The Wall Street Journal
By: Sarah N. Lynch and Adam Entous
September 7, 2010
WASHINGTON--Republicans and Democrats on Sunday sparred over the potential impact of an Obama administration proposal to provide tax cuts to small businesses, with critics saying it wouldn't be sufficient to turn around the struggling economy.
President Barack Obama has said he favors allowing Bush-era tax cuts for those making $250,000 or more annually to expire at the end of the year. On Friday, administration officials said they were considering using the revenue from these expiring tax cuts to finance about $35 billion of tax cuts for small businesses and workers.
In addition, Mr. Obama plans to ask Congress in the coming week to make a tax credit for business-research expenses permanent, an administration official confirmed on Sunday. The $100 billion proposal would be paid for from revenues generated by ending other corporate tax cuts. The president is expected to announce the plan on Wednesday in a speech on the economy in Cleveland.
Sen. John McCain (R., Ariz.), speaking on "Fox News Sunday," suggested that the new proposals from the White House to spur small businesses wouldn't do the job. "It isn't going to resolve this incredible uncertainty out there that large and small businesses have about their financial future," he said.
'The American people want us to stop spending, so let's just give them some certainty. Let's extend the existing tax cuts, and then let's give some more tax breaks to small businesses and large, and then maybe the American people will have some confidence," Mr. McCain said.
Sen. Lindsey Graham, a South Carolina Republican, argued that extending all expiring tax cuts could help create private-sector jobs. "If you increase taxes now at any level, it's going to make it harder to create jobs," he told NBC's "Meet the Press." "The idea of increasing taxes now makes no sense to most people."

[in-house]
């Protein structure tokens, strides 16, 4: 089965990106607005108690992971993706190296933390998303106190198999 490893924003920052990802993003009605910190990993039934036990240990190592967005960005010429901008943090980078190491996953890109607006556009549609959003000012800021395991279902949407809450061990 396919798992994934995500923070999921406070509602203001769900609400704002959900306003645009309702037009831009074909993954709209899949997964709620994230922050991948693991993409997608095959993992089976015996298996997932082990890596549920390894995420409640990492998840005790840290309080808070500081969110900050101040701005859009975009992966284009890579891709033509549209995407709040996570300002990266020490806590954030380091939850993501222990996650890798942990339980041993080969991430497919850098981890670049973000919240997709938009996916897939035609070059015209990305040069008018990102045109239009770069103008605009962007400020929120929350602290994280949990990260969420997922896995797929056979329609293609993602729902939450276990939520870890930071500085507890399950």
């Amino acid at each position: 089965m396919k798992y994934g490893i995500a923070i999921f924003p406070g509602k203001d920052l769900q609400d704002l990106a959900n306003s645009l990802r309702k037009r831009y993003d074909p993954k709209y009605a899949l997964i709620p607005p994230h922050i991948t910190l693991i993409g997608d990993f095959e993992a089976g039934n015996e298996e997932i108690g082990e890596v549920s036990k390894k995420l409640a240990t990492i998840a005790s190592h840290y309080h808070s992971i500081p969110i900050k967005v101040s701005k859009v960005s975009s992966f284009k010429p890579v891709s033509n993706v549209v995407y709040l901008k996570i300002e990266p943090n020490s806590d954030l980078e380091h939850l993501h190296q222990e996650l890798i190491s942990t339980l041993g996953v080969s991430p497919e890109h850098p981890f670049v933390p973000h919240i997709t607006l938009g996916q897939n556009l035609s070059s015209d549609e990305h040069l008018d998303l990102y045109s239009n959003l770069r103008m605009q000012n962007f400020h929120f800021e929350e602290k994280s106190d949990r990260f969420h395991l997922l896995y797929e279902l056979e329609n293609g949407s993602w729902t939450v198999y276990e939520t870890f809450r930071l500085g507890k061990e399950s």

National Small Business Association President Todd McCracken also expressed concerns about letting existing tax cuts for the wealthy expire. "The companies that do pay this tax--and there is a minority of small companies for sure--but the ones that do are the most successful ones, who are most likely to be growing jobs," he told CNN's "State of the Union."
Democrats said their goal--to replace tax cuts for the wealthy with more targeted credits for middle-class earners and small businesses--would provide a bigger boost to the economy.
"The economic argument on this is: Tax cuts on the middle class and small businesses are the dollars that are most likely to be spent and create economic activity," Democratic National Committee Chairman Timothy Kaine told "Fox News Sunday."
He also welcomed the administration proposal to extend the research-and-development tax credit. "The president wants to continue to give businesses that incentive to continue that innovation and research that powers our economy," he said.
The debate over how to address the expiring tax cuts comes as the unemployment rate crept up to 9.6% in August from 9.5% the previous month. At the same time, concern is growing over the government's rising budget deficits. The struggling economy and polls showing growing discontent with Washington have fueled concerns within the Democratic Party that Republicans could take back the House in November's midterm elections.
AFL-CIO President Richard Trumka, appearing on CNN on Sunday, defended the job that the Obama administration has done so far on the economy, saying many of the troubles were inherited from the Bush administration. This is the result of "30 years of failed policy," he said. "When you give the tax cuts to the very rich, they don't buy much. That's what happened ... They didn't give them to the people that need them."
Laura Tyson, Council of Economic Advisors chairman under President Bill Clinton, was asked on CBS's "Face the Nation" Sunday whether tax cuts for the middle class should remain and those for the wealthy be rescinded. She said she felt the Obama team's approach was "the right thing to do and it's the thing to do economically." She said the new revenue could be used for things such as a payroll-tax holiday.
David Plouffe, a Democratic strategist and former Obama campaign manager, told "Meet the Press" that "we're very proud of what we've done" to try to revive economic growth, but "it's going to take some time to dig out."
He acknowledged that Democrats are "going to have a tough election" in November, and that turnout was critical, but added that he believed Democrats could maintain control of both chambers of Congress. "The Republicans need to be on trial here, too," he said.